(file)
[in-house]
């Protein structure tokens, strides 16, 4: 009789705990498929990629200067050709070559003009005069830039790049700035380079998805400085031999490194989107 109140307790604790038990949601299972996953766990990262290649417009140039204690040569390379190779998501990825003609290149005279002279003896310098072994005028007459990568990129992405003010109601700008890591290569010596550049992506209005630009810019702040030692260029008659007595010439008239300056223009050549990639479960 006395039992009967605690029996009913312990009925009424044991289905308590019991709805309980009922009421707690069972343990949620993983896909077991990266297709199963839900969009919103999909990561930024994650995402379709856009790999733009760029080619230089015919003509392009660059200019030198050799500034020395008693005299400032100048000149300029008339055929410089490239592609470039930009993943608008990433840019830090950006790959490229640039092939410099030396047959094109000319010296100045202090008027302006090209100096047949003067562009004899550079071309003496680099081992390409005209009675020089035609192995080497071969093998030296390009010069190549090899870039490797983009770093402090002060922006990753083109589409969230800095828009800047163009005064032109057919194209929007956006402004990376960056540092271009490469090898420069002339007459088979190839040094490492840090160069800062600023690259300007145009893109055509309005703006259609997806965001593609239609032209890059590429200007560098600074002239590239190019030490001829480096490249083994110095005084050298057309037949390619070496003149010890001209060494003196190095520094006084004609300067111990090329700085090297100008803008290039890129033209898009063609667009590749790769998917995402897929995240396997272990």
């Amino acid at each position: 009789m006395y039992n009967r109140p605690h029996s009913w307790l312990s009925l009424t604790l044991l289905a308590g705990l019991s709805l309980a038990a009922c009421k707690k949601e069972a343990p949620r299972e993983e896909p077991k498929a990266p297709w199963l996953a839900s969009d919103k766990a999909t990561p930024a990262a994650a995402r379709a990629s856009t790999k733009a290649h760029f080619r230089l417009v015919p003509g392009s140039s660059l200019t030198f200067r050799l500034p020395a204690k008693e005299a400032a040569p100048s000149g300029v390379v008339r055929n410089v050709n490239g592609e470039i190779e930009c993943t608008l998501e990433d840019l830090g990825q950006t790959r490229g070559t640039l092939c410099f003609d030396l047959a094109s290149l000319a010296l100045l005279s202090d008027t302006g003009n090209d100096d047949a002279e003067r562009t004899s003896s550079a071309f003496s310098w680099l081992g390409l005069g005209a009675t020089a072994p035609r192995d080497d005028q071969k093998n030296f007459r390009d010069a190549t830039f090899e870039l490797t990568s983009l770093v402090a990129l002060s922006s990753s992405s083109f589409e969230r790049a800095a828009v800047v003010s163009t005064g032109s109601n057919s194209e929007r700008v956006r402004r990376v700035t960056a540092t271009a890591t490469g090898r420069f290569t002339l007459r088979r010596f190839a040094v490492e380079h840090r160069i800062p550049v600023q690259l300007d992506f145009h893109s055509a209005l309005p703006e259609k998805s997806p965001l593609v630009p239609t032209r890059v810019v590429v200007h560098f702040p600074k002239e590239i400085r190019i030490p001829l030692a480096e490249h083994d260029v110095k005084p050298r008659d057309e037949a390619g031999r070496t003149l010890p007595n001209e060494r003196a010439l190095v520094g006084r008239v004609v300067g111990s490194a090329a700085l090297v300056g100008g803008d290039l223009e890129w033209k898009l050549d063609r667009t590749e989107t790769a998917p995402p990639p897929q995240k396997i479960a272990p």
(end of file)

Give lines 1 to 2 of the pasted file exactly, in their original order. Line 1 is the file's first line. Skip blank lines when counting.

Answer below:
[in-house]
């Protein structure tokens, strides 16, 4: 009789705990498929990629200067050709070559003009005069830039790049700035380079998805400085031999490194989107 109140307790604790038990949601299972996953766990990262290649417009140039204690040569390379190779998501990825003609290149005279002279003896310098072994005028007459990568990129992405003010109601700008890591290569010596550049992506209005630009810019702040030692260029008659007595010439008239300056223009050549990639479960 006395039992009967605690029996009913312990009925009424044991289905308590019991709805309980009922009421707690069972343990949620993983896909077991990266297709199963839900969009919103999909990561930024994650995402379709856009790999733009760029080619230089015919003509392009660059200019030198050799500034020395008693005299400032100048000149300029008339055929410089490239592609470039930009993943608008990433840019830090950006790959490229640039092939410099030396047959094109000319010296100045202090008027302006090209100096047949003067562009004899550079071309003496680099081992390409005209009675020089035609192995080497071969093998030296390009010069190549090899870039490797983009770093402090002060922006990753083109589409969230800095828009800047163009005064032109057919194209929007956006402004990376960056540092271009490469090898420069002339007459088979190839040094490492840090160069800062600023690259300007145009893109055509309005703006259609997806965001593609239609032209890059590429200007560098600074002239590239190019030490001829480096490249083994110095005084050298057309037949390619070496003149010890001209060494003196190095520094006084004609300067111990090329700085090297100008803008290039890129033209898009063609667009590749790769998917995402897929995240396997272990």